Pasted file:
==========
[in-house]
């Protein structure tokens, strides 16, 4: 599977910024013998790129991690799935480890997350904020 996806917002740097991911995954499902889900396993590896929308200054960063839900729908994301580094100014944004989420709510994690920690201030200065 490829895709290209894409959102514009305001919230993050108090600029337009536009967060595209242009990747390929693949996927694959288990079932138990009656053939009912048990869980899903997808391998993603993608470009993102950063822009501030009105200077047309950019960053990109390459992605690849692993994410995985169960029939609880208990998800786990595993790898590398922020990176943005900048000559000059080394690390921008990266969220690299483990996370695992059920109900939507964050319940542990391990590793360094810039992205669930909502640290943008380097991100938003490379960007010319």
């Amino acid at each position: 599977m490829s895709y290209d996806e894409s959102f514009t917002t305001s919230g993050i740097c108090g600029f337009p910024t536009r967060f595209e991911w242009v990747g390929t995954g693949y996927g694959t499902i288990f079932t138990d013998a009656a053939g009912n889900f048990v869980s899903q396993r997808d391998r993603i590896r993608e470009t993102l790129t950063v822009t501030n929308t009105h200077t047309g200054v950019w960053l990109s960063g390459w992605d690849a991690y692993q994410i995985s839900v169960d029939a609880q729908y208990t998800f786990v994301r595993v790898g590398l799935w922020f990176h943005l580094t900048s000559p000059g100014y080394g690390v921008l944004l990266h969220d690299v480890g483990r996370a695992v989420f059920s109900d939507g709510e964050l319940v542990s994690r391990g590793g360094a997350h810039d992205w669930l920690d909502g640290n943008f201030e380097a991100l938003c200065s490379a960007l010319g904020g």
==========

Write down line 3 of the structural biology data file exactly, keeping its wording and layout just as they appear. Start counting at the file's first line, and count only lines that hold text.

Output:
């Amino acid at each position: 599977m490829s895709y290209d996806e894409s959102f514009t917002t305001s919230g993050i740097c108090g600029f337009p910024t536009r967060f595209e991911w242009v990747g390929t995954g693949y996927g694959t499902i288990f079932t138990d013998a009656a053939g009912n889900f048990v869980s899903q396993r997808d391998r993603i590896r993608e470009t993102l790129t950063v822009t501030n929308t009105h200077t047309g200054v950019w960053l990109s960063g390459w992605d690849a991690y692993q994410i995985s839900v169960d029939a609880q729908y208990t998800f786990v994301r595993v790898g590398l799935w922020f990176h943005l580094t900048s000559p000059g100014y080394g690390v921008l944004l990266h969220d690299v480890g483990r996370a695992v989420f059920s109900d939507g709510e964050l319940v542990s994690r391990g590793g360094a997350h810039d992205w669930l920690d909502g640290n943008f201030e380097a991100l938003c200065s490379a960007l010319g904020g």